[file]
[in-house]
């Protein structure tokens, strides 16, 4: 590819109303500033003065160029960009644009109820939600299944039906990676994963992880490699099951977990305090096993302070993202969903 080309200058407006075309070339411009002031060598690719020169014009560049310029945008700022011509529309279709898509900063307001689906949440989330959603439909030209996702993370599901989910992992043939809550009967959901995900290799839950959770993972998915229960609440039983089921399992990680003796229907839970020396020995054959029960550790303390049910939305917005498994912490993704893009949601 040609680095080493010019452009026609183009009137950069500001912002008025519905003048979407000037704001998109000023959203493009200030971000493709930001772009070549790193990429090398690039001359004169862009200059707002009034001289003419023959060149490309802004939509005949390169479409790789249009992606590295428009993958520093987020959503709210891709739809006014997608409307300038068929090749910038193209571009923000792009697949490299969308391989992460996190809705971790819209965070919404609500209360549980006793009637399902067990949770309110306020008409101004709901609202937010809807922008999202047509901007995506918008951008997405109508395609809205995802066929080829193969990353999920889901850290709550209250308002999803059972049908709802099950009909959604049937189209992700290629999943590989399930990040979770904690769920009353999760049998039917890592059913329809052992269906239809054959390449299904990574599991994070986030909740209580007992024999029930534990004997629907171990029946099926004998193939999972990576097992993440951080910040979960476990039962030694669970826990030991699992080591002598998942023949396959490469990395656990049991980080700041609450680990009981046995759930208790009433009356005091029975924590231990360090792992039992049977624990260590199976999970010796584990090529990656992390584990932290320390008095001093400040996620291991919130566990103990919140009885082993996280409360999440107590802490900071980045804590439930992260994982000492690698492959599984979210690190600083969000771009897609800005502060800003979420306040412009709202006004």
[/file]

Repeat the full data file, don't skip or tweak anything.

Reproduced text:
[in-house]
């Protein structure tokens, strides 16, 4: 590819109303500033003065160029960009644009109820939600299944039906990676994963992880490699099951977990305090096993302070993202969903 080309200058407006075309070339411009002031060598690719020169014009560049310029945008700022011509529309279709898509900063307001689906949440989330959603439909030209996702993370599901989910992992043939809550009967959901995900290799839950959770993972998915229960609440039983089921399992990680003796229907839970020396020995054959029960550790303390049910939305917005498994912490993704893009949601 040609680095080493010019452009026609183009009137950069500001912002008025519905003048979407000037704001998109000023959203493009200030971000493709930001772009070549790193990429090398690039001359004169862009200059707002009034001289003419023959060149490309802004939509005949390169479409790789249009992606590295428009993958520093987020959503709210891709739809006014997608409307300038068929090749910038193209571009923000792009697949490299969308391989992460996190809705971790819209965070919404609500209360549980006793009637399902067990949770309110306020008409101004709901609202937010809807922008999202047509901007995506918008951008997405109508395609809205995802066929080829193969990353999920889901850290709550209250308002999803059972049908709802099950009909959604049937189209992700290629999943590989399930990040979770904690769920009353999760049998039917890592059913329809052992269906239809054959390449299904990574599991994070986030909740209580007992024999029930534990004997629907171990029946099926004998193939999972990576097992993440951080910040979960476990039962030694669970826990030991699992080591002598998942023949396959490469990395656990049991980080700041609450680990009981046995759930208790009433009356005091029975924590231990360090792992039992049977624990260590199976999970010796584990090529990656992390584990932290320390008095001093400040996620291991919130566990103990919140009885082993996280409360999440107590802490900071980045804590439930992260994982000492690698492959599984979210690190600083969000771009897609800005502060800003979420306040412009709202006004």